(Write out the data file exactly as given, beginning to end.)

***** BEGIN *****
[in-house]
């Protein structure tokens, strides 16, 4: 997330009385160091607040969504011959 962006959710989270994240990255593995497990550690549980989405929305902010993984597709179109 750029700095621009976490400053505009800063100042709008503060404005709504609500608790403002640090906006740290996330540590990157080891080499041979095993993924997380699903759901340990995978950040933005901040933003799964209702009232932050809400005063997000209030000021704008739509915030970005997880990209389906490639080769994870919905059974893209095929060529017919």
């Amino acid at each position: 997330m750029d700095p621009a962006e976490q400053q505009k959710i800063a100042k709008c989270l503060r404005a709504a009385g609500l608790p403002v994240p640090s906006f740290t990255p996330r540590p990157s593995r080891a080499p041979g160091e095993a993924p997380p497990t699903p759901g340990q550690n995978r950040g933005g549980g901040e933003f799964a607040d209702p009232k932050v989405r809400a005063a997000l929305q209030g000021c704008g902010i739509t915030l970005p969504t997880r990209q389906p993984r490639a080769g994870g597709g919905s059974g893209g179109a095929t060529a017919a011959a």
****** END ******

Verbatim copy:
[in-house]
């Protein structure tokens, strides 16, 4: 997330009385160091607040969504011959 962006959710989270994240990255593995497990550690549980989405929305902010993984597709179109 750029700095621009976490400053505009800063100042709008503060404005709504609500608790403002640090906006740290996330540590990157080891080499041979095993993924997380699903759901340990995978950040933005901040933003799964209702009232932050809400005063997000209030000021704008739509915030970005997880990209389906490639080769994870919905059974893209095929060529017919």
């Amino acid at each position: 997330m750029d700095p621009a962006e976490q400053q505009k959710i800063a100042k709008c989270l503060r404005a709504a009385g609500l608790p403002v994240p640090s906006f740290t990255p996330r540590p990157s593995r080891a080499p041979g160091e095993a993924p997380p497990t699903p759901g340990q550690n995978r950040g933005g549980g901040e933003f799964a607040d209702p009232k932050v989405r809400a005063a997000l929305q209030g000021c704008g902010i739509t915030l970005p969504t997880r990209q389906p993984r490639a080769g994870g597709g919905s059974g893209g179109a095929t060529a017919a011959a």